Of Monkeys and Ancestors

William Meikle and Eugenie Scott have an article in Evolution: Education and Outreach that looks at the frequently heard creationist question “If we evolved from monkeys, how come there are still monkeys?” The paper is short, coming in at three pages. In it the suggest that one answer the question by comparing human evolution to human genealogy – a pretty common tactic if one reads blogs.

The idea is that, supposedly, creationists are fixated on the great chain of being and think that monkeys evolved into apes, which evolved into humans. Furthermore, one form evolved into another the original form ceased to exist. Evolution proceeds, for the creationist, from parent to offspring. When one uses human genealogy to explain evolution one can use aunts, uncles, and cousins to explain cladogenesis – monkeys are our cousins not our parents. Which is fines as far as it goes. Another way of answering the question is to point out that there is more than one species of monkey which gets one a little further down the road but still falls a little short.

Part of the problem, at least with the creationists I have dealt with, is in the word “monkey” which has all the scientific usefulness and biological validity as Casey Luskin’s definition of whales as aquatic mammals. I have been asked the question a number of times by creationist and the discussion usually went as follows:

Creationist: If we evolved from monkeys, why are there still monkeys?

Afarensis: Because there are different species of monkeys and what happens to one species doesn’t happen to the others.

Creationist: (blank look) Huh?

Afarensis: Okay, do you know what a baboon is?

Creationist: Yes.

Afarensis: Good, have you ever heard of howler monkeys?

Creationist: Aren’t those those really loud monkeys?

Afarensis: Yes, and they live in South America and spend most of their time in trees. Baboons, on the other hand live in Africa and spend most of their time on the ground. so if the howler monkey evolves into creature X, what happens to the baboon?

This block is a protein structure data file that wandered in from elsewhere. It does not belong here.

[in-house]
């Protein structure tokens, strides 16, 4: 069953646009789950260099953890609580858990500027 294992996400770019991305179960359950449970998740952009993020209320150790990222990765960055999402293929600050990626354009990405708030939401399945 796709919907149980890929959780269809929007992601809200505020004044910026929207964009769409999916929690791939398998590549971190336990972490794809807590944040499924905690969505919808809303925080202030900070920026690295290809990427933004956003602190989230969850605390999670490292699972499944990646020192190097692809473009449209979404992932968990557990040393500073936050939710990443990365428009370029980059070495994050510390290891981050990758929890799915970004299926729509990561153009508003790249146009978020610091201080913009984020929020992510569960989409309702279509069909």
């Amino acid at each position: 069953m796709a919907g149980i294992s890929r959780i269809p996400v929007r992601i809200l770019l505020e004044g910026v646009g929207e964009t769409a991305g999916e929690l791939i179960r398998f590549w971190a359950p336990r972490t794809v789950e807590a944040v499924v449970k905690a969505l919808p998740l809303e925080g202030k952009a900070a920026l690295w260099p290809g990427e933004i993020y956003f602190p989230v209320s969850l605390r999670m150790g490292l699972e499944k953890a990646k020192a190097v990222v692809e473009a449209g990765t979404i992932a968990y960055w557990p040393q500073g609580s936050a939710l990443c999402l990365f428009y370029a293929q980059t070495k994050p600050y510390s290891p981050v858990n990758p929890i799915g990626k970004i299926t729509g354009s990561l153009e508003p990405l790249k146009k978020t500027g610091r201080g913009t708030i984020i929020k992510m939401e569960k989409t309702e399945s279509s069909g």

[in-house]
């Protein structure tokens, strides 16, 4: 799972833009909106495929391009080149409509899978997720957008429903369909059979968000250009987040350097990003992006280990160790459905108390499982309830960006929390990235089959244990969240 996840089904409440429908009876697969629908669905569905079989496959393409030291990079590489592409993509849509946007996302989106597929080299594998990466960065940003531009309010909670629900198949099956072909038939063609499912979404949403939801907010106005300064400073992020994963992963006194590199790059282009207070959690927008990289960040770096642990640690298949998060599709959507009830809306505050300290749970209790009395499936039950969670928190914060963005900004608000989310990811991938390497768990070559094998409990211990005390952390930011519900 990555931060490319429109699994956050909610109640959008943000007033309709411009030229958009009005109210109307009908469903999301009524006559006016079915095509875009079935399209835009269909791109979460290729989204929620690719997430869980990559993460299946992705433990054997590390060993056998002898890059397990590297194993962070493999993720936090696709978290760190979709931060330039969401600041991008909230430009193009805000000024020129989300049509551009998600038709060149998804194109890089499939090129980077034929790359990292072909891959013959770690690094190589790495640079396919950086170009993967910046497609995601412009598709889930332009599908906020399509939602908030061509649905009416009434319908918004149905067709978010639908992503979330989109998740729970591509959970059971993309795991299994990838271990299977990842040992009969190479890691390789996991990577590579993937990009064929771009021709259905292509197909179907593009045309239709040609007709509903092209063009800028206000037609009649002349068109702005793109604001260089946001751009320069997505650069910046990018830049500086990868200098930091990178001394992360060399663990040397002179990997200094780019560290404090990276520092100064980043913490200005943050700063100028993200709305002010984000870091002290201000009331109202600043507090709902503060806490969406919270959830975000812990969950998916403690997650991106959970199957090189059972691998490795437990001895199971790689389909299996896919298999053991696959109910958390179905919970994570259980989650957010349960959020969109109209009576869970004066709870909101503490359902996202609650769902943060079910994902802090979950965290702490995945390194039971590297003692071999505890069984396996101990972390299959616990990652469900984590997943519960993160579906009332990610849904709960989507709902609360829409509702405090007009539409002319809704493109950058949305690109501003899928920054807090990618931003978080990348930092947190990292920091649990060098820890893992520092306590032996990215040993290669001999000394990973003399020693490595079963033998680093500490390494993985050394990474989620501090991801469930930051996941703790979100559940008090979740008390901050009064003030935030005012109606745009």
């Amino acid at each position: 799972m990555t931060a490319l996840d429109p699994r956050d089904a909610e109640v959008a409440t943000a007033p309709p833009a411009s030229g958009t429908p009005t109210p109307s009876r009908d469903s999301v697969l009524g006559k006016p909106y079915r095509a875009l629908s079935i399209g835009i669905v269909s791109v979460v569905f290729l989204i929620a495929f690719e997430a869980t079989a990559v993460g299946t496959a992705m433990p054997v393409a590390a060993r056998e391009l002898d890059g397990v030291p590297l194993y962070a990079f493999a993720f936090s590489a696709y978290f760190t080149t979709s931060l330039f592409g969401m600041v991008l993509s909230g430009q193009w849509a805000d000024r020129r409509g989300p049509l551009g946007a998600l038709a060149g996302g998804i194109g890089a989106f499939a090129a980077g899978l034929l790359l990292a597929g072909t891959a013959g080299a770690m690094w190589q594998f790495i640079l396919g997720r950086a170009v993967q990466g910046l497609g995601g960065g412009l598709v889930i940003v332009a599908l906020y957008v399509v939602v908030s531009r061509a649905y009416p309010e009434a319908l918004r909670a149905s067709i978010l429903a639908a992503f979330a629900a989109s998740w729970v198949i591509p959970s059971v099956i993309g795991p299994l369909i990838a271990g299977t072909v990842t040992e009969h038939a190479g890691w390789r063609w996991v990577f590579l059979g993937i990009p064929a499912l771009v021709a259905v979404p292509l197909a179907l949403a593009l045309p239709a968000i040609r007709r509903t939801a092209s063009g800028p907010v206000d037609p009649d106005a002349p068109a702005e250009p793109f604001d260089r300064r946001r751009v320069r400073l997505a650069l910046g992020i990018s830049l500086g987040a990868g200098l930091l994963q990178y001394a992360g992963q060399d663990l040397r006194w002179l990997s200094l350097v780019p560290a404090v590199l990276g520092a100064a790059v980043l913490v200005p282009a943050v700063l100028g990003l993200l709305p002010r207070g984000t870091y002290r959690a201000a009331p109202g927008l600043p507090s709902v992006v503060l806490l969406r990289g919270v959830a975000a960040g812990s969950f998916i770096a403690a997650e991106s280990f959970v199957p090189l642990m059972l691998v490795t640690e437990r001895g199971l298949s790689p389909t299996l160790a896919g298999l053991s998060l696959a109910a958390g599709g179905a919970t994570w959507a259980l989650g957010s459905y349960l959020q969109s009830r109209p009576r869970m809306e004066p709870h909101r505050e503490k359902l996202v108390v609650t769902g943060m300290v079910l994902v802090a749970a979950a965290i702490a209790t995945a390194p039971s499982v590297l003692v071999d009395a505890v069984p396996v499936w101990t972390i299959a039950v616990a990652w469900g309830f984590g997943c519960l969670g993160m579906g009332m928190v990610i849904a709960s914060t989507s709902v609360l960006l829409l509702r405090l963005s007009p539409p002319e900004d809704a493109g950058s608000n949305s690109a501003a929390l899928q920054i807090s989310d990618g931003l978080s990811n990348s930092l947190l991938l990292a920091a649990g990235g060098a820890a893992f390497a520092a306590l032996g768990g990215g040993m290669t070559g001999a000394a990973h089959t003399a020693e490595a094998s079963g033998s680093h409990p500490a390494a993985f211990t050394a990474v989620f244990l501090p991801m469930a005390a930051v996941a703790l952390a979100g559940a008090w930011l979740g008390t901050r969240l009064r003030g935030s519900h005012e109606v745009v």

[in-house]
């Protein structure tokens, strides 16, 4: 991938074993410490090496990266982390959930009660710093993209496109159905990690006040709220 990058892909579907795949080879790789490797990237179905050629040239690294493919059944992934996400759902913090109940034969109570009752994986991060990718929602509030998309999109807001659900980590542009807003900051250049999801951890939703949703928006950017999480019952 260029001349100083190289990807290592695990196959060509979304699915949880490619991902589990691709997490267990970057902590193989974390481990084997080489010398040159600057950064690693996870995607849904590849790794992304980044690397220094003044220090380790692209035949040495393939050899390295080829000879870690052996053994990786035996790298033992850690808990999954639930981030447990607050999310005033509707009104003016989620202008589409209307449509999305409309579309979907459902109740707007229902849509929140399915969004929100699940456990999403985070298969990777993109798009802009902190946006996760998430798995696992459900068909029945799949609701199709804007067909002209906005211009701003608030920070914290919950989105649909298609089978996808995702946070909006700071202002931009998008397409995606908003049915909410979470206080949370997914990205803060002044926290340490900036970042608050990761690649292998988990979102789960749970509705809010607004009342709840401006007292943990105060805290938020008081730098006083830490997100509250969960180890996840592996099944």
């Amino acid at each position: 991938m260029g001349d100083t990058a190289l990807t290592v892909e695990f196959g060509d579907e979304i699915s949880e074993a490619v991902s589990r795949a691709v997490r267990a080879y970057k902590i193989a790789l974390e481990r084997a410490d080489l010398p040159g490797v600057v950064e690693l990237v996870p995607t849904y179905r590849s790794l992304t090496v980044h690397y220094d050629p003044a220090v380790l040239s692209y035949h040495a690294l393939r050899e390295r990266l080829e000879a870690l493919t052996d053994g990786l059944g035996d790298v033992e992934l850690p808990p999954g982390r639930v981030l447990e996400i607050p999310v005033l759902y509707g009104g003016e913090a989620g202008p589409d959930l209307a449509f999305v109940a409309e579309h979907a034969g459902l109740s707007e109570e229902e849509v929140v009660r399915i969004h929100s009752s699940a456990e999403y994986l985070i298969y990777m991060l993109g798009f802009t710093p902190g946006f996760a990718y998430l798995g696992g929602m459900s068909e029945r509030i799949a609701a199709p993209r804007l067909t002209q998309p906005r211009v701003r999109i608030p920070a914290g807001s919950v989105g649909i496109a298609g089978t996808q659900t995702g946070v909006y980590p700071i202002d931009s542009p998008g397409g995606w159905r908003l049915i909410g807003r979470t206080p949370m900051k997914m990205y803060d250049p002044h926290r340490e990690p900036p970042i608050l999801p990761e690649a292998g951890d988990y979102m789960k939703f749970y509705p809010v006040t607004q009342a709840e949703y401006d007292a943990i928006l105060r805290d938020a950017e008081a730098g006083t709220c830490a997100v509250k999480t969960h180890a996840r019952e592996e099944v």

Creationist: It evolves into creature X.

Afarensis: How is that possible?

Creationist: Because they are both monkeys.

Afarensis: Okay, but they live thousands of miles apart, even if they lived in close proximity they couldn’t interbreed. In order for baboons to be affected by what happens to howler monkeys there has to be a connection. What is it?

Creationist: They are both monkeys.

I have had some variant of this conversation with a number of creationists and have puzzled over how to proceed further. Although they understood that some monkeys are called baboons and some are called howler monkeys there seems to an underlying typological thinking going on and although baboons and howler monkeys are different they are still monkeys and if one evolves the other has to as well. Consequently, I don’t think that the approach outlined by Meikle and Scott will work by itself. The underlying definition of monkeys, and the inherent essentialism has to be addressed as well.

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5 Responses

  1. Judging from this conversation, I would say that no scientific argument in the world would convince these types of creationists, because they don’t, and never will, believe them.
    Of course, so far I never had the “pleasure” to talk to a creationist, so I can only guess here.

  2. You should try it, it is an eye opening experience.

  3. That’s actually a really good comparison (Old World vs. New World) that I never considered using before when I talked about this. Instead, I’d just use orangutans and bonobos–which is sort of the same idea but I like yours better.

    Another idea I’ve thought of using but haven’t used yet is maybe using Canids, that way they don’t get so hung up on the “human” evolutionary bit and can maybe apply it.

  4. [...] This post was mentioned on Twitter by Marianne Geiger, Raymond Ho. Raymond Ho said: (A look into a Creationist's mindset) Of Monkeys and Ancestors http://bit.ly/exocR9 [...]

  5. I’m thinking maybe if you start with “if one goes extinct does the other” and then bring in the evolution aspect it might be more effective because there are examples of species of monkey going extinct and yet monkeys still exist. One could use the dodo and birds in that fashion as well. At any rate it would get the idea across that what happens to one species doesn’t happen to the other.

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